So far our programs have been quite "stiff" - they execute instruction by instruction in the order we've given them and can never deviate from this decided path.

Normal apps or games don't follow a straight path like this. Here, we will see how our code also can start "thinking on its own", and give the user different options to choose.


These two lines are different:


We say that the second line is "indented" to the right. You can do this with any number of spaces (or Tab) as long as you use the same indent for all line in your code.

We indent lines to make it clear which parts belong together. Exactly why we sometimes want to indent lines in our code is something we'll see that now.

If and only if

We can let programs execute difference instructions, different lines of code, depending on whether a certain statement or condition is true or false. For that, we use the keyword if and that's why this is called an if statement

See the following code as an example:

That first line looks familiar, but the second one is new!

if answer == "yes":

We use the special keyword - if - followed by the condition answer == "yes" which means "the variable called answer is exactly equal to "yes". Finally, the line ends with a colon (:).

Only if this condition is true, the indented lines below are executed. In this case, it's the line number 3.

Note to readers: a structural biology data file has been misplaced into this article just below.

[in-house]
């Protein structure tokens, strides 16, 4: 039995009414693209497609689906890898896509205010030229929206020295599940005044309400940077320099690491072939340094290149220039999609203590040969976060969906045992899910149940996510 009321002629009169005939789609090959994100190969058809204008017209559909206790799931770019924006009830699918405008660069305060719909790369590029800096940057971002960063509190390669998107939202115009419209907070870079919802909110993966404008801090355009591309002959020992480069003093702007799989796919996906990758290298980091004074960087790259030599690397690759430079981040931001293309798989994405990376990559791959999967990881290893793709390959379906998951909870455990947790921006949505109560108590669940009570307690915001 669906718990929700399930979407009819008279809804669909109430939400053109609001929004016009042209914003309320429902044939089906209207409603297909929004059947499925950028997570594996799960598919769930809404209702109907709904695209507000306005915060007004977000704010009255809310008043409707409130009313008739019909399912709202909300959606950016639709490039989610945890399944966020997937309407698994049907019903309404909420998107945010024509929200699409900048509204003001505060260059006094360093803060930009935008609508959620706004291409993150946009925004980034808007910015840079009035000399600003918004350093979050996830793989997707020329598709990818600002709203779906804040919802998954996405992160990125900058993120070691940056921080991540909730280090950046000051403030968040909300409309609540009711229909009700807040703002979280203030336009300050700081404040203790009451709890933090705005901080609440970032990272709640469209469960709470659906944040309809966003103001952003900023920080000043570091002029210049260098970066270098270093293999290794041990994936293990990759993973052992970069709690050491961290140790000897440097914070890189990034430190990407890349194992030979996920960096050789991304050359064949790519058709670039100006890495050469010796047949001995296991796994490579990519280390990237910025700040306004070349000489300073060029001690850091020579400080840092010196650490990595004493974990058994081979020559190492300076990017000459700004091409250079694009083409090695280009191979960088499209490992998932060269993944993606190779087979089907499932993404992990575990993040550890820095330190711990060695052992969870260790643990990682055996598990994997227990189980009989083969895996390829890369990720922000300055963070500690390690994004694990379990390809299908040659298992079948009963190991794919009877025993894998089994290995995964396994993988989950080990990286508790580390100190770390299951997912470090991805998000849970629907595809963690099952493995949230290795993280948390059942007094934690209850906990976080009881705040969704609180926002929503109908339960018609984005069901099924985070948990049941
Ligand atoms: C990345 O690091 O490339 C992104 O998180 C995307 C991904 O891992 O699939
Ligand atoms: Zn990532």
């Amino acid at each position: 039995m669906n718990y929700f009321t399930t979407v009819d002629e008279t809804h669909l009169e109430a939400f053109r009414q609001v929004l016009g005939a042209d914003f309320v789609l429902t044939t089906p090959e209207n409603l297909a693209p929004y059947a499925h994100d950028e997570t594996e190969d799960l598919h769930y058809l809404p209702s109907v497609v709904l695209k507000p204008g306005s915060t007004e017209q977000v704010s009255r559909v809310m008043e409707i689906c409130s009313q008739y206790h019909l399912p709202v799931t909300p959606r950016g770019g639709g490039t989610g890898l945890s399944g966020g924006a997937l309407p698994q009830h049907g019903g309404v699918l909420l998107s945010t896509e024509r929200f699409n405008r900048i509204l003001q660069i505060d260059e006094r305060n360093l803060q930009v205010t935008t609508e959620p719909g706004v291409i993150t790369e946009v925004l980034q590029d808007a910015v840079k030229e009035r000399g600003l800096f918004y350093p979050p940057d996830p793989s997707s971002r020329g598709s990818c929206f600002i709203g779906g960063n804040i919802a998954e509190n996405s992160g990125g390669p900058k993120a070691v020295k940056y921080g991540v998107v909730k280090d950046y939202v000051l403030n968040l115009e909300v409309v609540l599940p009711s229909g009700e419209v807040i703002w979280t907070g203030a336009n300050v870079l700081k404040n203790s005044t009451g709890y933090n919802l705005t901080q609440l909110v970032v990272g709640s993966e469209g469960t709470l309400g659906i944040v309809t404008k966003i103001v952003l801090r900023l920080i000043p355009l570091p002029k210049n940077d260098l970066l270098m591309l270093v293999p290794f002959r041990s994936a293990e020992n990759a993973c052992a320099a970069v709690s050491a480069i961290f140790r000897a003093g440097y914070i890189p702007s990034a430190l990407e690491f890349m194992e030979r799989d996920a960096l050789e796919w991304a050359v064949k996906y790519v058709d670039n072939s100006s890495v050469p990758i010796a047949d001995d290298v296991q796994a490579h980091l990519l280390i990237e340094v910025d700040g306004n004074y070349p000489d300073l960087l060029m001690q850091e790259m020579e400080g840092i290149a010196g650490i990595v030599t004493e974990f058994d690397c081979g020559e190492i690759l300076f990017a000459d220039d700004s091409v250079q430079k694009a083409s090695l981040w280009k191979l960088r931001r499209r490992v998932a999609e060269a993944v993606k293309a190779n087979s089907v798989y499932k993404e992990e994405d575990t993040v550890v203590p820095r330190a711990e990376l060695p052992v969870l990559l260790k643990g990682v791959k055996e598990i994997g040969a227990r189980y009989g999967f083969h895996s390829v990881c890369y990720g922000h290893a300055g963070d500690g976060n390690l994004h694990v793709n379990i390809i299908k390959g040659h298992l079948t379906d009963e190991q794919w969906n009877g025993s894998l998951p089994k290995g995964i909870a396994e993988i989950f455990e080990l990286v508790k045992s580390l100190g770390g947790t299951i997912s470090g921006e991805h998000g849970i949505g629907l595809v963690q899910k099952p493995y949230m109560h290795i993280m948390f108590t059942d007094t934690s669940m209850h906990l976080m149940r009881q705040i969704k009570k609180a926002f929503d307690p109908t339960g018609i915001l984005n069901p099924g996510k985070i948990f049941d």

print("Hej Marcus")

The last line of code, line 4, is not indented and will be executed afterwards regardless of whether the condition is true or false. It is not part of the if-statement because it is not indented.

Try to run the program and enter "yes", and something other than "yes". Be careful to only input small letters! Notice how what the program outputs is different.


That part that follows the keyword "if" is often something, usually a variable, is equal to another value. For comparison we always use exactly two equal signs, as above.

We can also check if a variable is greater or less than another value.

age = int(input("Age? "))
if age > 18:
    print("You are an adult.")
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In this video we look at some examples of if-statements and how to indent code.

  • Indentation: Moving code a step to the right. Used in Python to show for example which lines belong to an if statement.
  • If statement: The keyword "if" followed by a logic condition allows our program to make decisions.
  • Logical condition: A comparison between two values. For example:

age > 18 or name == "marcus".

  • Variable: A part of the computer's memory where we can store something, like a piece of text, a name, or a number.